I am bonsaing a mugho pine to look like a flying machine( I dont know if it will turn out , but it will be fun regardless...
 

Smoke

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Behr Appleby died some years back. He was a great friend and not only a great bonsai artist but also a Stand Up bass player in a couple bluegrass bands. Him and I would email back and forth about our love of bluegrass music and we came in first and second in a bonsai pipe cleaner contest at bonsaiTALK many years ago.

I still miss his respect of all things bonsai. He was not only a stand up bass player, but also a stand up guy.

RIP Behr...your ol friend Al
 

Bonsai Nut

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alright I gotta know.... I've seen this said about several species of trees/shrubs before... I want to know what is so alluring or "great" about "being styled like a pine" .... what does that mean or refer to?

Though I didn't make the original comment, I'll throw in my 2 cents because it was exactly what I was thinking when I saw the bonsai that jquast posted. In my earlier post I used the term leaves/needles because the leaves looks like severely reduced pine needles. So it would give you a similar look to a pine without the work of a pine - and possibly would respond better to hard pruning with tons of back buds, etc.

Since there is no such thing as an "ancient-looking" rosemary bush, you have to use SOME tree species as your mental model when you are styling shrubs as bonsai, I think...

Plus they are alluring in that they have such a nice smell and they bloom.
 

rock

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good stuff everyone.

Like to reiterate what Brian U said about brittle. They will naturally get twisty in the ground but to try a gremelizing//kepplerizing on them is impossible. Save your wire :)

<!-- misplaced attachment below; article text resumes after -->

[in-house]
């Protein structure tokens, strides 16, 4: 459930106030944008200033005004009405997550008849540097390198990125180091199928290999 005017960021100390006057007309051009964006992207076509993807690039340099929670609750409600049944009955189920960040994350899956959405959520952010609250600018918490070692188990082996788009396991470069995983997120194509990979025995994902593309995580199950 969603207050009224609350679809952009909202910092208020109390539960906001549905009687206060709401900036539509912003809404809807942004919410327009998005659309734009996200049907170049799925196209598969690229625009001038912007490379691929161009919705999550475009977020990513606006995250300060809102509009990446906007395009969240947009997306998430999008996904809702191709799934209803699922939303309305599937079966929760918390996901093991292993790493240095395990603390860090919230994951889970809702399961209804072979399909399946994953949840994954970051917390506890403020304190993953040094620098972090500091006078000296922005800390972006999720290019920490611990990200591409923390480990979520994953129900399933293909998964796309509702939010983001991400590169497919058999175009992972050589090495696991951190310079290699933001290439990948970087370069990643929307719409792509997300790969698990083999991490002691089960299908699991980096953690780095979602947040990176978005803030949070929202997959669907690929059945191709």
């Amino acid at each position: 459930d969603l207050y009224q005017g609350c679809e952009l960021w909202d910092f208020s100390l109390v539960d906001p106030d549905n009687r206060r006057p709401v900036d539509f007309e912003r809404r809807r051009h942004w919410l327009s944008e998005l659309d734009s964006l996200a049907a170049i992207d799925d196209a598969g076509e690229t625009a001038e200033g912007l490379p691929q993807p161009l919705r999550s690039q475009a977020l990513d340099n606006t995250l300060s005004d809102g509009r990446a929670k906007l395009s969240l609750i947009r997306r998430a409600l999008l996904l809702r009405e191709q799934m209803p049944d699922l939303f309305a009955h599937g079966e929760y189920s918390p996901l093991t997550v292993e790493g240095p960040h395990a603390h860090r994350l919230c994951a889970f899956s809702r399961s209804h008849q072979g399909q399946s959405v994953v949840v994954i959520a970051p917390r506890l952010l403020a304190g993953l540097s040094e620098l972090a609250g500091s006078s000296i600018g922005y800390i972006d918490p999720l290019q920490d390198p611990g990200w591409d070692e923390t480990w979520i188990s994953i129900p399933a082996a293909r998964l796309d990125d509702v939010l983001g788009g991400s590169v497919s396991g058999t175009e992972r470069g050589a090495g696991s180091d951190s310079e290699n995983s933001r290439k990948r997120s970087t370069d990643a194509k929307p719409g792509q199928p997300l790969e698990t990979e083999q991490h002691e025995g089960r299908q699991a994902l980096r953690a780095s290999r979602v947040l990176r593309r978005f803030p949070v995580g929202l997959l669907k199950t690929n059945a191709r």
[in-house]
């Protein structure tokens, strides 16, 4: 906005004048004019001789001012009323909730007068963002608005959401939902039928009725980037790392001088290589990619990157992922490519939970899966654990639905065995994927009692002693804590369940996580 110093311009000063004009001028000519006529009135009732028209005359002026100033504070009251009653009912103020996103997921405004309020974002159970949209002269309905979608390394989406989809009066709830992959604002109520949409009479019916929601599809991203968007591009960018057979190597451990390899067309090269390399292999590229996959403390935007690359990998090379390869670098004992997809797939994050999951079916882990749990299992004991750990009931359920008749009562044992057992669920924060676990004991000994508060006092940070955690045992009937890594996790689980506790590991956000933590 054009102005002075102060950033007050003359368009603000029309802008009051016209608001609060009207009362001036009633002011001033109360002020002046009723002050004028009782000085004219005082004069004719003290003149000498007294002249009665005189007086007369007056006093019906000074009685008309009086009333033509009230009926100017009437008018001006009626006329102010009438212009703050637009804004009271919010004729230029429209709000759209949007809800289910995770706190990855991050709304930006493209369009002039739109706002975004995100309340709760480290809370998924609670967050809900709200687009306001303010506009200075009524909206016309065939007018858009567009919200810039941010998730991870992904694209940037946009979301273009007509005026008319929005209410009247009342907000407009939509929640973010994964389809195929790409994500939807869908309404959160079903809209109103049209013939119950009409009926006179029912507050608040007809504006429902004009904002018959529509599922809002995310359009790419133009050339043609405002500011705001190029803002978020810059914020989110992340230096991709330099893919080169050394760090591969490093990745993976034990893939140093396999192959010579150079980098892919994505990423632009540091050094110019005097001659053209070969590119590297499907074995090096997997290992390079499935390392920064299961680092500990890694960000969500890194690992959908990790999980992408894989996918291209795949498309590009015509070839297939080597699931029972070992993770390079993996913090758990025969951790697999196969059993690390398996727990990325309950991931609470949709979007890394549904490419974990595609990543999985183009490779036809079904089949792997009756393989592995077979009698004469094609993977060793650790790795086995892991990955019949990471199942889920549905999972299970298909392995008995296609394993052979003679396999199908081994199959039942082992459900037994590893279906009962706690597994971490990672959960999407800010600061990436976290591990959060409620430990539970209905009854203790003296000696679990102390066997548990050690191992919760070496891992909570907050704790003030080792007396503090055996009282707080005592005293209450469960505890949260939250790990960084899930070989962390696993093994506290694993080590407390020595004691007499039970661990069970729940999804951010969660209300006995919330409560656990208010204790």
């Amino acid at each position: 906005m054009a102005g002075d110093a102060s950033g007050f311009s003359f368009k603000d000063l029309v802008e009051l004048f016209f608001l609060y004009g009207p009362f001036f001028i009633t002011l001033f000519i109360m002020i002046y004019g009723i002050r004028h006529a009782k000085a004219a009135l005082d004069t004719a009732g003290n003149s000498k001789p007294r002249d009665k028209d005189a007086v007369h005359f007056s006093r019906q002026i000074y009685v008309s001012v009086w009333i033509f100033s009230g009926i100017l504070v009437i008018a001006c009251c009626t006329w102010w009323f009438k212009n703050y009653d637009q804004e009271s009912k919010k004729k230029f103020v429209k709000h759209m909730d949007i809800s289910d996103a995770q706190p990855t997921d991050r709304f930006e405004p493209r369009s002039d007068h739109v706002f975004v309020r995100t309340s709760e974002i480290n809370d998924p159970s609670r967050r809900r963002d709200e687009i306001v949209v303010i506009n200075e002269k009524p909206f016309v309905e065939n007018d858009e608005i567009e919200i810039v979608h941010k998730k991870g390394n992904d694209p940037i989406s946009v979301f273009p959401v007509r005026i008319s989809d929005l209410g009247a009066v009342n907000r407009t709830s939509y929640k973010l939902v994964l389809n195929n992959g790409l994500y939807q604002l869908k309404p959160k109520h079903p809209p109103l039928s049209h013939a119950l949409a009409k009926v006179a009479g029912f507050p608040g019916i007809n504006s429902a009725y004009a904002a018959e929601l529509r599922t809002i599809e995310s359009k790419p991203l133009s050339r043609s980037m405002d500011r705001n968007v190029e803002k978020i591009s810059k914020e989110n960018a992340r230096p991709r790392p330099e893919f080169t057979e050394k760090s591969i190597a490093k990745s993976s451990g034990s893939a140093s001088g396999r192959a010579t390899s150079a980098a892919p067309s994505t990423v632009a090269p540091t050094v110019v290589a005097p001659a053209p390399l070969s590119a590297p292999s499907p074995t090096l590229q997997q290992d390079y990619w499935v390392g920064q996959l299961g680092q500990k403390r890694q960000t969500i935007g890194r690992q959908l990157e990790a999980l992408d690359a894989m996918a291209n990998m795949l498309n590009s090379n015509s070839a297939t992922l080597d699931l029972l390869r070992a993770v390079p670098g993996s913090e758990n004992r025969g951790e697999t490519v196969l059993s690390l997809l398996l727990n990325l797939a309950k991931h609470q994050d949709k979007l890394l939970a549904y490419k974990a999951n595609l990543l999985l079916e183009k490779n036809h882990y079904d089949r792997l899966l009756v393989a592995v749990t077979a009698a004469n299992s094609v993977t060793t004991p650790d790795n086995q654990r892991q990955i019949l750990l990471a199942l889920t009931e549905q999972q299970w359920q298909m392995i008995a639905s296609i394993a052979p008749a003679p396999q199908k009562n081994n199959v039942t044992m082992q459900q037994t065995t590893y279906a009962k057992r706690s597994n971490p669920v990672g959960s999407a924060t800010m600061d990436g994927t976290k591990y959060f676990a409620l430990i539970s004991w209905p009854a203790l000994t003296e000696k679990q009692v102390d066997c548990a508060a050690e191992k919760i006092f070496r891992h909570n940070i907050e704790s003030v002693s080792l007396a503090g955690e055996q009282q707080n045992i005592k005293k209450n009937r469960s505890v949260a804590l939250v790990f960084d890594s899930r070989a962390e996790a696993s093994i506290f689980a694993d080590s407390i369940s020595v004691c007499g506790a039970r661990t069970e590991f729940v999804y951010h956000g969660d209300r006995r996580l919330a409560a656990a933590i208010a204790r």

You can find nice little ones in the herb section of your nursery. If you are a seller they are an easy one , you say all the trimmings go in the pizza sauce. win win
;)
Rock...out

ps. AK check you inbox
 

Ang3lfir3

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Since there is no such thing as an "ancient-looking" rosemary bush, you have to use SOME tree species as your mental model when you are styling shrubs as bonsai, I think...

Plus they are alluring in that they have such a nice smell and they bloom.

Ohh i understand the allure of Rosemary as bonsai..... we have a wonderful old one at Elandan Gardens that has gorgeous pendulous branches filled with flowers most of the year.

I also understand that it could be representative of a pine's needles etc .... what I was wondering about is why is it a bonus for some species to have characteristics that lend it to being styled like a pine... maybe I just don't get the same googly eye feeling other people do from seeing yet another helmet head pine...

as for Rosemary they can be styled in many wonderful ways and there are even pink flowering varieties (i have one in the herb garden) .... upright they can have a very oaktree style to them and it you have a weeping variety you can train the trunk up and let it weep like a willow .... they obviously can be styled in wonderful cascades or even like large azaleas .... take your pick ...

here is one looking like a juniper:
http://www.bonsaiinformation.com/01 Tosho.jpg
 

coh

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Can anyone with experience working with rosemary comment on the warning I've often heard/read - that they do not handle repotting/root pruning very well?

Chris
 

tanlu

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I don't really get why people are always trying to attain the pine look. If you want a pine look so badly...get a pine! I'm sure if you go to the Mediterranean you can find some naturally stunted, ancient looking rosemary bushes. I would aspire to get my rosemary to look like that. I've even seen deciduous and azalea bonsai with those overlapping pads of foliage that are so reminiscent of pines. It just looks a bit silly to me.

T
 

bumblebee

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I'm looking for input here as well.

Can anyone with experience working with rosemary comment on the warning I've often heard/read - that they do not handle repotting/root pruning very well?

Chris

I have a rosemary that needs repotting, but I've been leery of killing it.

Libby
 

edprocoat

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I have read on many sites too that a rosemary does not handle root pruning or repotting well. And I have found many pictures of rosemary as Bonsai and have come to the conclusion it can not be that much of a problem, how else could there be so many fine examples such as the one posted above by Ang3lfir3 if this were true? I am certain that specimen was not grown in that pot from a seed or sapling, even it were collected it would have had to be trimmed to just fit in the pot.

ed